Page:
Japan’s former prime minister Shinzo Abe shot on campaign trail
Shinzo Abe, Japan’s longest-serving former prime minister, has been shot during a stump speech in the western city of Nara.
Abe collapsed at about 11:30am and was taken to hospital by helicopter after two shots hit his neck and left collarbone, according to the local fire department. He was unconscious and in cardiac arrest.
The shooting of one of Japan’s most significant leaders will shock a society that has suffered little political violence in half a century.
“Such an act of brutality is unforgivable and we resolutely condemn it,” said Hirokazu Matsuno, Japan’s chief cabinet secretary. Abe’s condition was unknown, Matsuno said.
Police arrested a 41-year-old male suspect at the scene of the shooting, according to local media reports. The assailant used a shotgun, the reports added.
Mobile phone videos taken by bystanders showed Abe giving a speech near Yamato-Saidaiji station, in the suburbs of Nara. A puff of white smoke was visible behind him.
Two students who witnessed the shooting told public broadcaster NHK that they heard a loud bang when Abe was shot the first time.
“He didn’t collapse, we just heard a very loud bang, but it didn’t seem like anything happened to him,” said one of the students. She said that smoke was “clearly visible after the second shot” and that “Mr Abe collapsed the moment the second shot was fired”.
The second student said that the shooter “didn’t flee and stayed there, putting his gun nearby. He was very quickly surrounded by security.”
Rahm Emanuel, US ambassador to Japan, said he was shocked by the shooting. “Abe-san has been an outstanding leader of Japan and unwavering ally of the United States,” he said.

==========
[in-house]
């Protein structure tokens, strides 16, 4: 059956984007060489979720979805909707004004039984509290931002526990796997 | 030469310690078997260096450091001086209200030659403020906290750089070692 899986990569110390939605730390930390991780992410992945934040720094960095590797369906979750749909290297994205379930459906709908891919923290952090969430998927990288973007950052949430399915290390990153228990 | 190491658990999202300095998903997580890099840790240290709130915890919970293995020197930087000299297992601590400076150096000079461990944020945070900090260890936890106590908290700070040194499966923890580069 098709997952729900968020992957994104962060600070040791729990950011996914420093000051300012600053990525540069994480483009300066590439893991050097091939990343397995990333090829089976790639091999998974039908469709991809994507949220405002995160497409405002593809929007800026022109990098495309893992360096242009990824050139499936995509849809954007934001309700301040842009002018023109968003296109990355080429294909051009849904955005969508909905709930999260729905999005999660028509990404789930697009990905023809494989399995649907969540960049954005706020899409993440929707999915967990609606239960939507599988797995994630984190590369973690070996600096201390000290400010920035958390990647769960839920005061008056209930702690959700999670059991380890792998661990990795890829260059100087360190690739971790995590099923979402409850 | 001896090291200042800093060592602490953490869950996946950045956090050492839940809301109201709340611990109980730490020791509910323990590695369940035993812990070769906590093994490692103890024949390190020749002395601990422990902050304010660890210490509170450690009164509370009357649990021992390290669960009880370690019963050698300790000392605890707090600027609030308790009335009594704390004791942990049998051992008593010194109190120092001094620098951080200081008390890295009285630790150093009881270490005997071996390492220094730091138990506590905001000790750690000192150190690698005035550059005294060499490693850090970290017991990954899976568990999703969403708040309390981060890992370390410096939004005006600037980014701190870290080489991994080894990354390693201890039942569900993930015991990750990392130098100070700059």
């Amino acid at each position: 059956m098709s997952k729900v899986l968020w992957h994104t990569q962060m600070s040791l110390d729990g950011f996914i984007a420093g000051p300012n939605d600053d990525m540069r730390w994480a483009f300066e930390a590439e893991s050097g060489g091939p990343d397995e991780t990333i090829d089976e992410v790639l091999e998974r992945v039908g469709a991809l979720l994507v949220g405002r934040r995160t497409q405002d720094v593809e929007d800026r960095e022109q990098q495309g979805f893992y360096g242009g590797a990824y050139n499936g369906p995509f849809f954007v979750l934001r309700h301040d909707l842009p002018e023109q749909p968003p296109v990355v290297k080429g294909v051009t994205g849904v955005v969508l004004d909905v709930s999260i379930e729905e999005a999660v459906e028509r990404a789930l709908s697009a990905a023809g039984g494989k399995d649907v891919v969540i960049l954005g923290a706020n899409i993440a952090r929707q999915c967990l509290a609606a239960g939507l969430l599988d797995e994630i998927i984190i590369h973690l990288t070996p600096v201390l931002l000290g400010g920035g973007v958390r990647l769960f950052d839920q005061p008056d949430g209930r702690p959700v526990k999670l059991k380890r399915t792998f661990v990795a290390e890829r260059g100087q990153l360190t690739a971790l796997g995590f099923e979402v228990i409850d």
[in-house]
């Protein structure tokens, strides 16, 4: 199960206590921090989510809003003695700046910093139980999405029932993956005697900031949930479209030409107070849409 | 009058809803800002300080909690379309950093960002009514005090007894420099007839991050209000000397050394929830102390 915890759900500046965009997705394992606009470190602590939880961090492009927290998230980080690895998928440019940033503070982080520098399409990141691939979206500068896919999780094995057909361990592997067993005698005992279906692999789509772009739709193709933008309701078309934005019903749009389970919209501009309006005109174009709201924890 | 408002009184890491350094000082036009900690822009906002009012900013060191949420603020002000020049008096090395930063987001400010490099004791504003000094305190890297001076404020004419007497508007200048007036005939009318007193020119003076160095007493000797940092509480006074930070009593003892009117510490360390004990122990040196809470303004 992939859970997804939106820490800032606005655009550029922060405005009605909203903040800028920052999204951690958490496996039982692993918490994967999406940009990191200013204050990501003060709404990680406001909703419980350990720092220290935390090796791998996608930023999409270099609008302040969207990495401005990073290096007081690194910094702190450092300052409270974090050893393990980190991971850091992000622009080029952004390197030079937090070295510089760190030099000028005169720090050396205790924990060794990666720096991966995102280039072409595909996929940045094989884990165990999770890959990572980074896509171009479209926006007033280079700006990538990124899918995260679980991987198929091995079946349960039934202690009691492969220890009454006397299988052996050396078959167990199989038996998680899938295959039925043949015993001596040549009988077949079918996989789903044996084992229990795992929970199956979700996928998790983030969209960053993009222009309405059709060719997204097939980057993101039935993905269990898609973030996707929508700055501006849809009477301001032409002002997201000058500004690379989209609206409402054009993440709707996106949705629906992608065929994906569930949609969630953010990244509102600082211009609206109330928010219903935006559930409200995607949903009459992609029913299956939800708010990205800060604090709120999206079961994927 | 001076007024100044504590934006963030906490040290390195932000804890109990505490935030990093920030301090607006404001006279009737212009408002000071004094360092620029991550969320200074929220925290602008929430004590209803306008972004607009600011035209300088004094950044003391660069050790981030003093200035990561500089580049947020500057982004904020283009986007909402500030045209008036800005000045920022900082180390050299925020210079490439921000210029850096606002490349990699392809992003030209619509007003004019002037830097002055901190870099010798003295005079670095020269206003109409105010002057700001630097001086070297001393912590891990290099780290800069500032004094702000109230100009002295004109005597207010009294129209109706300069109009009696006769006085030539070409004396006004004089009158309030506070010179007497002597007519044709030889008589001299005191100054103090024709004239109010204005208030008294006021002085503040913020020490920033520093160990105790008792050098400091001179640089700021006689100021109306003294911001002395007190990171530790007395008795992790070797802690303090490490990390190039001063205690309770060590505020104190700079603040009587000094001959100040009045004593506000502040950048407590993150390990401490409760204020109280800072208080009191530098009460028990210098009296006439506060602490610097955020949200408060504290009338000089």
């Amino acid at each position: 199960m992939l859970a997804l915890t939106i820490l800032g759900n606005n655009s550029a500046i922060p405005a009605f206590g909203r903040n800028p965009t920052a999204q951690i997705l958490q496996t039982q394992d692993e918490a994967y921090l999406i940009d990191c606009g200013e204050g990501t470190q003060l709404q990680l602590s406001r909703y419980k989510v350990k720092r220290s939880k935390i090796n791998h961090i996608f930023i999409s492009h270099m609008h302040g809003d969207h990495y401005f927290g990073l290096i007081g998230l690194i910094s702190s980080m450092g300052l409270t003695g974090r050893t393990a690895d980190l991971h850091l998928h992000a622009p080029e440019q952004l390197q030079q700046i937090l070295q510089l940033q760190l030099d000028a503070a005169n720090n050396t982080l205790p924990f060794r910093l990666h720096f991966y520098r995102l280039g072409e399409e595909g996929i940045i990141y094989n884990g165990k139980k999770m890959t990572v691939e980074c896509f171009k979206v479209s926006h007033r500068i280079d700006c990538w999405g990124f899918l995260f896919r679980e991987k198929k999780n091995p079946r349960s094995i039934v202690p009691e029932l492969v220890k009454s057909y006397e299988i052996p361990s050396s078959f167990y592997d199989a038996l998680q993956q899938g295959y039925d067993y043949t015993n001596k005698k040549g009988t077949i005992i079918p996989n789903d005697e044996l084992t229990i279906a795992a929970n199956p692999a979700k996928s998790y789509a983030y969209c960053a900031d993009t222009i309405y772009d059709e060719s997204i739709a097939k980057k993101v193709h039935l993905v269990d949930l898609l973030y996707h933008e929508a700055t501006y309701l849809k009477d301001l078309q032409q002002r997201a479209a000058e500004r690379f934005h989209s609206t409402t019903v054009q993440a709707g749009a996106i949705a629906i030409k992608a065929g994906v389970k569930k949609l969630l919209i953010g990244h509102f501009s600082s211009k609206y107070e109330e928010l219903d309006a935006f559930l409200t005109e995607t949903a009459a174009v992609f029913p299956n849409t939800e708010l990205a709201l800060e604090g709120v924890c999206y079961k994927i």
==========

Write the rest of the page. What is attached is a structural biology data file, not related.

During his two stints in office from 2006 to 2007 and 2012 to 2020, Abe was known for his economic revival plan and his conservative views on history.
Launched in 2012, the stimulus programme, known as Abenomics, aimed to lift the Japanese economy out of decades of deflation.
Abe also held hawkish views on history and reforming the pacifist constitution to expand Japan’s military role — an agenda he continued to champion following his resignation two years ago owing to ill health.
Even after Fumio Kishida took over as prime minister last October, Abe remained influential in all aspects of Japanese policy as head of the ruling Liberal Democratic party’s largest faction.
Before the shooting incident on Friday, the former prime minister was campaigning for Sunday’s elections for Japan’s upper house. He fiercely defended the legacy of his economic programme and urged the public to back a boost in defence spending in the wake of Russia’s invasion of Ukraine and fears that China could attack Taiwan.
Beyond his economic policy, Abe pushed for free trade and promoted his vision of a “free and open Indo-Pacific”, which has been inherited by Kishida and US president Joe Biden as they build a series of alliances in the region to counter an increasingly aggressive China.
Quoted from Various Sources
Published for: Ipodifier